In a few scattered hotel rooms around Bruges, alarms are beeping just a few hours after we had finished drinking and talking. We gather our things and our wits and walk frozen streets to find our frozen cars. It is dark, it is bitterly cold, and it is a 50-minute drive to Dottignies. Mash-in starts early at Brouwerij De Ranke.
The occasion is a collaboration brew to mark the 10th year of America’s oldest and most influential “Beer Week,” an idea that took off nationally and even internationally. There are probably hundreds of them now. There are beer weeks in Shanghai and Berlin, and there are several in Britain, to name a few examples.
The idea for the first beer week came, as many good ones do, over wine.
Philly Beer Week co-founder Tom Peters, owner of the popular Monk’s Cafe, said the conversation took place after a beer dinner with beer writer Michael Jackson. Peters and fellow co-founder Bruce Nichols both had palate fatigue, so they drank wine instead of beer. Jackson was in town for the annual Book and the Cook fair, which brought famous authors and chefs to events at various restaurants.
They thought, “Why not do something like that for beer?”
Jackson was supposed to be the main attraction at the first one in 2008. He died in August 2007. “He was really excited about the idea,” Peters tells me, just as boiling is getting under way here at De Ranke. “We used to do beer dinners with him, and they would sell out in a nanosecond.”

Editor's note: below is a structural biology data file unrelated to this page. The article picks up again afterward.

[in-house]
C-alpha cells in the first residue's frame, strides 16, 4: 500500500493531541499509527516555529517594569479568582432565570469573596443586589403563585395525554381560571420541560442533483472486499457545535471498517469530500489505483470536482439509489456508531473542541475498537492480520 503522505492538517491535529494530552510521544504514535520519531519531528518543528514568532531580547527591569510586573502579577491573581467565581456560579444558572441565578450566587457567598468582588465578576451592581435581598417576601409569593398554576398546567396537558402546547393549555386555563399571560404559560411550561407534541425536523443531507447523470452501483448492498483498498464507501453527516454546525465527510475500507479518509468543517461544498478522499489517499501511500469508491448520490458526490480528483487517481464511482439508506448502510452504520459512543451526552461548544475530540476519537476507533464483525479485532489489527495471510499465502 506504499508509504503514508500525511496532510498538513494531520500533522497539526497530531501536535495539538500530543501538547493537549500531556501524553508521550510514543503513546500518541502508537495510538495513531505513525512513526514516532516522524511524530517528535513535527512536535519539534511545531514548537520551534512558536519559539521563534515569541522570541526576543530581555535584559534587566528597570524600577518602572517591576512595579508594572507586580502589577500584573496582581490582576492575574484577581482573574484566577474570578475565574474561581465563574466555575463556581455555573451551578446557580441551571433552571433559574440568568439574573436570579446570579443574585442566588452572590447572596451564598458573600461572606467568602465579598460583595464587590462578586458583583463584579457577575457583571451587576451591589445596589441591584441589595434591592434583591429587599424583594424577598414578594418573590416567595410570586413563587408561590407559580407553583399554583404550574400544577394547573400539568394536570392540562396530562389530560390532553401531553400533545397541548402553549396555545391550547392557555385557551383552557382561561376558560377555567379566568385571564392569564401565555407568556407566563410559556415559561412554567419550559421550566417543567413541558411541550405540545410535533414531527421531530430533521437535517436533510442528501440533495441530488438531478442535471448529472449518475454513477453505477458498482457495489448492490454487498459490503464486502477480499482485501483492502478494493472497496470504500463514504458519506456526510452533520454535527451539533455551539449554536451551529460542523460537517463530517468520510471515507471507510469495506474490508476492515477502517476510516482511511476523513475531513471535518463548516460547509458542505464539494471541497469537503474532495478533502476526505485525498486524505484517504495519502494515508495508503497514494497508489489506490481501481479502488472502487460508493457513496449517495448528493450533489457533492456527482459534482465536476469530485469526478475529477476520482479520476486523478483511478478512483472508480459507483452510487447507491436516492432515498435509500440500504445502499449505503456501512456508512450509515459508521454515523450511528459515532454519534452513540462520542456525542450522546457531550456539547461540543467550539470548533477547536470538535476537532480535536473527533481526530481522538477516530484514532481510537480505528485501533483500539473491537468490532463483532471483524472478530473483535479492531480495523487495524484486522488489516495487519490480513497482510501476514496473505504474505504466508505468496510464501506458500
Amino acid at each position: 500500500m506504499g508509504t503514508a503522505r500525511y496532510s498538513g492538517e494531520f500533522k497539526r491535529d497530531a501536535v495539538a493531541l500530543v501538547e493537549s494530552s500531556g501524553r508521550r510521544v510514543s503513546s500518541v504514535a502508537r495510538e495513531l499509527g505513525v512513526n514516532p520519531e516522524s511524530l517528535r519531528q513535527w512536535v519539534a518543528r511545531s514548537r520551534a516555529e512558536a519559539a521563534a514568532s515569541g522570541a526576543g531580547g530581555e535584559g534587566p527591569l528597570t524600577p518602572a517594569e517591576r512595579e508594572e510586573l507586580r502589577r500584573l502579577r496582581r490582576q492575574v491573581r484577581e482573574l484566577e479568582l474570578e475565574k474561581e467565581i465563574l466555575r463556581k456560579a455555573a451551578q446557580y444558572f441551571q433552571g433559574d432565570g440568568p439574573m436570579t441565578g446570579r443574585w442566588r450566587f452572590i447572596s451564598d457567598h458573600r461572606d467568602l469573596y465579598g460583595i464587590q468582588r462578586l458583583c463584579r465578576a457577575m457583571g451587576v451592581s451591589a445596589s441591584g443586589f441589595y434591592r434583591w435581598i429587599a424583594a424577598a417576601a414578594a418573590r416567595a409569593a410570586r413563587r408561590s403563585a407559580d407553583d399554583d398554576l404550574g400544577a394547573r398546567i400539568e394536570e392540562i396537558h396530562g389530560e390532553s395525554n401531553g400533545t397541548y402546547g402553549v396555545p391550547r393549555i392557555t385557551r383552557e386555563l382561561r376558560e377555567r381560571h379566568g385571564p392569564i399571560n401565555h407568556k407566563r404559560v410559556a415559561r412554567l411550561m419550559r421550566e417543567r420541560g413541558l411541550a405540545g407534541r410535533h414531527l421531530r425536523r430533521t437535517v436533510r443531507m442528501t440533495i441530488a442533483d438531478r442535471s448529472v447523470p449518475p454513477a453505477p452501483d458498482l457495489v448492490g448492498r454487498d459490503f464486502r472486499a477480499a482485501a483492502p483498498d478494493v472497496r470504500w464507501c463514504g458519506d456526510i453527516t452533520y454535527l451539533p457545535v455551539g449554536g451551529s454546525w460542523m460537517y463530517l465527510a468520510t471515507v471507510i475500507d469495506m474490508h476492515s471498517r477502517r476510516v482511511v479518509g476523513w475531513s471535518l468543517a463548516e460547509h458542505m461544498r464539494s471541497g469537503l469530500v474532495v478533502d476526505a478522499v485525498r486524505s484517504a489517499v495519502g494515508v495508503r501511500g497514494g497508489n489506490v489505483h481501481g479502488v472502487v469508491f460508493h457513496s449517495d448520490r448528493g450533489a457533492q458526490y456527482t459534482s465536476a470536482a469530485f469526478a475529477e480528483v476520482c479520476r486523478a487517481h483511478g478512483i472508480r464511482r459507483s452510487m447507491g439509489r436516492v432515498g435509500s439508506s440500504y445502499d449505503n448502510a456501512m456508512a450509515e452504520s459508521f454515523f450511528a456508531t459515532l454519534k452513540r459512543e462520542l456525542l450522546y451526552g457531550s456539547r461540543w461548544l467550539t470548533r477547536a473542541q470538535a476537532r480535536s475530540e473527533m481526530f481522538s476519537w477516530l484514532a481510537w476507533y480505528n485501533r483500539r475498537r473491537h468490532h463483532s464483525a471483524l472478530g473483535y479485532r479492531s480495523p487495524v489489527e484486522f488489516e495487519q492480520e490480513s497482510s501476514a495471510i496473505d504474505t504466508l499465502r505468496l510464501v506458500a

Now the Beer Week can celebrate its first decade. In Philadelphia, there was a raffle to decide who gets to pick a local brewer and enjoy a Belgian tour (including this brew day). The raffle raised cash for the nonprofit that coordinates Philly Beer Week; that group has just renamed itself Philly Loves Beer, to reflect the fact that they are busy all year, and not just during the 10 days of the citywide festival.
They are busy all year, including a freezing mid-January morning in Hainaut. Raffle winner Felicia D’Ambrosio is here with Peters. She is something of a Philly beer personality herself, having spent years writing about the local food scene, making friends from behind the bar at Monk’s, and going on to communications work and part ownership of Federal Donuts. Without a hint of shame, Peters says he stuffs the box (thus contributing lots of money to the cause) with ballots featuring the names of Monk’s Cafe employees and friends.
The raffle ballots also must name a local brewer for the collaboration beer. D’Ambrosio’s ballot chose 2SP’s Bob Barrar, a quiet, friendly, and impressively bearded man who would not be able to walk under the weight of his World Beer Cup and GABF medals if he actually wore them all. He has brought brewer/head cellarman Andrew “Ruby” Rubenstein with him. The rest of us watch comfortably, sipping coffee, as the two of them join De Ranke’s team to do things like scrape and clean the mash tun—in this case, at least, the collaboration is more than some back-and-forth emailing to work out a recipe. These guys are here to work and, maybe, learn a few new tricks.